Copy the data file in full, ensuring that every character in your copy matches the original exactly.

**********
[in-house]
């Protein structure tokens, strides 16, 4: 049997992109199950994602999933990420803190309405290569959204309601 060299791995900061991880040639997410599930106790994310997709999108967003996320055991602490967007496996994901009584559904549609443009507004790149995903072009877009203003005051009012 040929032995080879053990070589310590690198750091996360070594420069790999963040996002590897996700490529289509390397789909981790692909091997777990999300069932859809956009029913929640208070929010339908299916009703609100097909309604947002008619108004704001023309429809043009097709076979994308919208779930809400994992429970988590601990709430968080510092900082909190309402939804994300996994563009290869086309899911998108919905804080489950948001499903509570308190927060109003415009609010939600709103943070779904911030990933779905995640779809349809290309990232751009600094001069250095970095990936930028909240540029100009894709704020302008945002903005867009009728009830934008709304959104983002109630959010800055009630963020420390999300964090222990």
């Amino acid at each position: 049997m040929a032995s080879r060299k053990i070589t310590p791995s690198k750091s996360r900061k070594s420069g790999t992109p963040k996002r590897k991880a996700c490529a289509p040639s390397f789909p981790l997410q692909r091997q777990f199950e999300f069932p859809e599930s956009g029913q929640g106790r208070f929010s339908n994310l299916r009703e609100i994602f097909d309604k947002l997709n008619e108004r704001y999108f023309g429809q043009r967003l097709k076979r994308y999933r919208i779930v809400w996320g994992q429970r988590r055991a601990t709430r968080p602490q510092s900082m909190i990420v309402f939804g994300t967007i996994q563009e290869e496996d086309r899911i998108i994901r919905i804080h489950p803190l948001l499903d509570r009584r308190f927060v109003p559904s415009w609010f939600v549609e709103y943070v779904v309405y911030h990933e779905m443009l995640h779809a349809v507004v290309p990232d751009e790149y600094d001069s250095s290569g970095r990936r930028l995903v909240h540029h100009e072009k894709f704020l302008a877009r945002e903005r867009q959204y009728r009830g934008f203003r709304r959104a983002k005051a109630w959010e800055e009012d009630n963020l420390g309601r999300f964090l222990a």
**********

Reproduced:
[in-house]
């Protein structure tokens, strides 16, 4: 049997992109199950994602999933990420803190309405290569959204309601 060299791995900061991880040639997410599930106790994310997709999108967003996320055991602490967007496996994901009584559904549609443009507004790149995903072009877009203003005051009012 040929032995080879053990070589310590690198750091996360070594420069790999963040996002590897996700490529289509390397789909981790692909091997777990999300069932859809956009029913929640208070929010339908299916009703609100097909309604947002008619108004704001023309429809043009097709076979994308919208779930809400994992429970988590601990709430968080510092900082909190309402939804994300996994563009290869086309899911998108919905804080489950948001499903509570308190927060109003415009609010939600709103943070779904911030990933779905995640779809349809290309990232751009600094001069250095970095990936930028909240540029100009894709704020302008945002903005867009009728009830934008709304959104983002109630959010800055009630963020420390999300964090222990």
């Amino acid at each position: 049997m040929a032995s080879r060299k053990i070589t310590p791995s690198k750091s996360r900061k070594s420069g790999t992109p963040k996002r590897k991880a996700c490529a289509p040639s390397f789909p981790l997410q692909r091997q777990f199950e999300f069932p859809e599930s956009g029913q929640g106790r208070f929010s339908n994310l299916r009703e609100i994602f097909d309604k947002l997709n008619e108004r704001y999108f023309g429809q043009r967003l097709k076979r994308y999933r919208i779930v809400w996320g994992q429970r988590r055991a601990t709430r968080p602490q510092s900082m909190i990420v309402f939804g994300t967007i996994q563009e290869e496996d086309r899911i998108i994901r919905i804080h489950p803190l948001l499903d509570r009584r308190f927060v109003p559904s415009w609010f939600v549609e709103y943070v779904v309405y911030h990933e779905m443009l995640h779809a349809v507004v290309p990232d751009e790149y600094d001069s250095s290569g970095r990936r930028l995903v909240h540029h100009e072009k894709f704020l302008a877009r945002e903005r867009q959204y009728r009830g934008f203003r709304r959104a983002k005051a109630w959010e800055e009012d009630n963020l420390g309601r999300f964090l222990a």